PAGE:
Our primary tools are education and non-violent direct action, such as mass demonstrations, protest, civil disobedience, boycotts and divestment.

We resolutely oppose the wars of the U.S., its allies and clients, including Egypt and Saudi Arabia, and U.S. support for repressive regimes such as Honduras and Bahrain.

We call for an end to U.S. support for Israel and for justice for Palestinians, in all of historic Palestine and in their places of refuge.

We also recognize that there are other oppressors in the world, from ISIS to Russia, from Iran to China, from North Korea to the Assad regime. We won’t hesitate to oppose their wars, interventions and cruelties.

War and preparation for war are major contributors to catastrophic climate change. Climate change causes declining living conditions that also significantly contribute to war. We need to break this vicious cycle and work for a sustain-able economy based on social and environmental justice, full employment and one hundred percent non-nuclear renewable energy.

War and climate disruption tragically uproot millions from their home countries. We need to open the borders to refugees and meet their needs for health, safety and human dignity.

We challenge the racism and Islamophobia used to justify wars and occupations and the denial of human rights to refugees.

Seven decades after Hiroshima, the human race is still at risk of nuclear annihilation. Nuclear war is an ever present danger. We demand the abolition of all nuclear weaponry.

The militarism and authoritarianism that the U.S. promotes abroad is reflected in the militarism and attacks on civil liberties in our communities at home.

We stand in solidarity with those such as Black Lives Matter who are advocating the demilitarization of police forces.

We stand in solidarity with those who seek liberation, social and economic justice, and democracy in all countries, including the United States.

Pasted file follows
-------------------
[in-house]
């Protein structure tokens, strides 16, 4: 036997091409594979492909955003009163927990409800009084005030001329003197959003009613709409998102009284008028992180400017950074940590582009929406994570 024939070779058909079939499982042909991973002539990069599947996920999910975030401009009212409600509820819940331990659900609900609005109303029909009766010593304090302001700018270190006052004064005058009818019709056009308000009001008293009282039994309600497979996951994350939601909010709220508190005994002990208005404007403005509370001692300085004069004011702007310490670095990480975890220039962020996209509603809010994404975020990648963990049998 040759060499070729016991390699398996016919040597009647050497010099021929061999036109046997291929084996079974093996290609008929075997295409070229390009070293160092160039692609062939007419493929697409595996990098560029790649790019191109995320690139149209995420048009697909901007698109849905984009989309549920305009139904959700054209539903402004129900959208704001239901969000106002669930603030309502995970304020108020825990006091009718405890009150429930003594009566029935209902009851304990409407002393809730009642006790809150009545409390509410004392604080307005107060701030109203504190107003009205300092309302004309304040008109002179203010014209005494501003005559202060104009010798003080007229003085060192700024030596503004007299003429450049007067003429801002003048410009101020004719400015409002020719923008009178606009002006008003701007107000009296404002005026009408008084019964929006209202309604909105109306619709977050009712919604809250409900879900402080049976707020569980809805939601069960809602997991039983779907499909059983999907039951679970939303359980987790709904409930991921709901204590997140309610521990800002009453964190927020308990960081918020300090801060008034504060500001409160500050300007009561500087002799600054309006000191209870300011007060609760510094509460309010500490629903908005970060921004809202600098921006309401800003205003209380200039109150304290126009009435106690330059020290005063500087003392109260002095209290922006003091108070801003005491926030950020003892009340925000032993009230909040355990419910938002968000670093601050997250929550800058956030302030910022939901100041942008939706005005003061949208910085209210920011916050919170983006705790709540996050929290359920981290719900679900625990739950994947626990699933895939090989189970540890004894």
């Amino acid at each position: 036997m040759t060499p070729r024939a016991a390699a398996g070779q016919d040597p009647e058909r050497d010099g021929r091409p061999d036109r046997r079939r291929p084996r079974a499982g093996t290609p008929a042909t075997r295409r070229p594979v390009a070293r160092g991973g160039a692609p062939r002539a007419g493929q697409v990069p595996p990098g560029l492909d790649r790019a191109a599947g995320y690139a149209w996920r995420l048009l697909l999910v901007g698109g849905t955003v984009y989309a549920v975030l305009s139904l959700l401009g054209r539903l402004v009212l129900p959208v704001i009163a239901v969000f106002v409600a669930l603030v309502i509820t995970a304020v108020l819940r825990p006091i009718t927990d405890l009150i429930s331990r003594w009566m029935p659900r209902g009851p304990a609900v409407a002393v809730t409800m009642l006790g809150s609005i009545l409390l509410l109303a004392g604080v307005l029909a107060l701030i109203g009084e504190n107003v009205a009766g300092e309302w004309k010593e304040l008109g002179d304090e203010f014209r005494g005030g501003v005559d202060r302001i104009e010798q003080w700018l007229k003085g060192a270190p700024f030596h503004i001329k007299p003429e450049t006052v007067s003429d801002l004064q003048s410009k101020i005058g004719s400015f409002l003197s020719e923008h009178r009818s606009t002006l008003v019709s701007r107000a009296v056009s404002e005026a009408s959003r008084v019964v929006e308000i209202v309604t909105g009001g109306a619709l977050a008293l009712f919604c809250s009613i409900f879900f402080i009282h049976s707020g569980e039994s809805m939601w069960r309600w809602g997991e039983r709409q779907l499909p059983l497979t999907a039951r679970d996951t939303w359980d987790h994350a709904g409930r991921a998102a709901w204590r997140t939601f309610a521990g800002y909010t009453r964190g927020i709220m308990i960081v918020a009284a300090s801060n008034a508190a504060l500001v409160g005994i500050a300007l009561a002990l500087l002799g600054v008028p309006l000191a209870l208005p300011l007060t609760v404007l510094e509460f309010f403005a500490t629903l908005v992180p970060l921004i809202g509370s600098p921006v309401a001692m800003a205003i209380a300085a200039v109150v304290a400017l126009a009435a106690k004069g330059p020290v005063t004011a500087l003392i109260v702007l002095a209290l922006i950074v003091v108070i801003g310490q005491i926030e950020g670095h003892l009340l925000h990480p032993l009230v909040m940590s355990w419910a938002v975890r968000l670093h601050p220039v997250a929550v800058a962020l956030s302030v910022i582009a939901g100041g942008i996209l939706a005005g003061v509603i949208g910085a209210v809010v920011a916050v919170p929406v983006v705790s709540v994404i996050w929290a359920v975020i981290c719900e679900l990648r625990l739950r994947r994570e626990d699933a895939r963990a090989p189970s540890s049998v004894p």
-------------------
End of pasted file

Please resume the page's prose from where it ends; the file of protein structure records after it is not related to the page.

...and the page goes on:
Another world is possible, free of militarism and war.

PAI investigates CT Racial Profiling Project

by Elizabeth Neuse, PAI

People Against Injustice (PAI) has obtained the raw data file and the preliminary results of traffic stops in Connecticut, compiled by the CT Racial Profiling Prohibition Project. The site http://ctrp3.ctdata.org provides access to raw traffic stop data and tables for each police district in the state for stops conducted between Oct. 1, 2013 and March 31, 2015. New data will be posted as it is released.

According to the site, here’s what you will find in Phase I on your computer:
Using the filters on the left of the screen, you can create views of descriptive statistics on traffic stop data collected by each department [e.g., New Haven] and statewide totals.

Here’s what you will NOT find:
The ability to make comparisons for multiple departments simultaneously or alongside the statewide totals.
The ability to determine in the pre-stop descriptive statistics which departments were identified as exhibiting racial disparities in traffic stop practices.
To determine whether there are racial disparities by department, read the April 2015 report issued by the IMRP [Institute for Municipal and Regional Policy, Central Connecticut State University, New Britain] which utilized a rigorous statistical analysis. You can also read our data story which explains the methodology applied and the departments that were identified.
Here’s what is coming in Phase II:
Visualizations [e.g., charts] of the econometric analysis that identifies which departments show statistically significant racial disparities in treatment of minority drivers versus non-minority drivers.

Visualizations enabling the comparison of post-stop data

In 2016, IMRP will complete an analysis of pre-stop data at the officer level and the results will be posted at its website.

PAI is planning to investigate further the results of the study.

Open Conversations about Racism and Privilege

Please join us for our “Chicago Dinners”: Open Conversations about Racism and Privilege on Thursday, April 28, 12-2 p.m. at the Fair Haven Library, 182 Grand Avenue. This will be a bilingual conversation with translation. A light meal will be provided. This event is sponsored by the Multicultural Advisory Council of the Connecticut Department of Mental Health and Addiction Services, the New Haven Free Public Library, the Connecticut Mental Health Center Committee on Diversity and Health Equity, and the Connecticut Mental Health Center Citizens Collaborative. If you would like to attend, please RSVP to Elizabeth Flanagan, (203) 764-7592 or elizabeth.flanagan@yale.edu. Please indicate if you will need a sign language interpreter.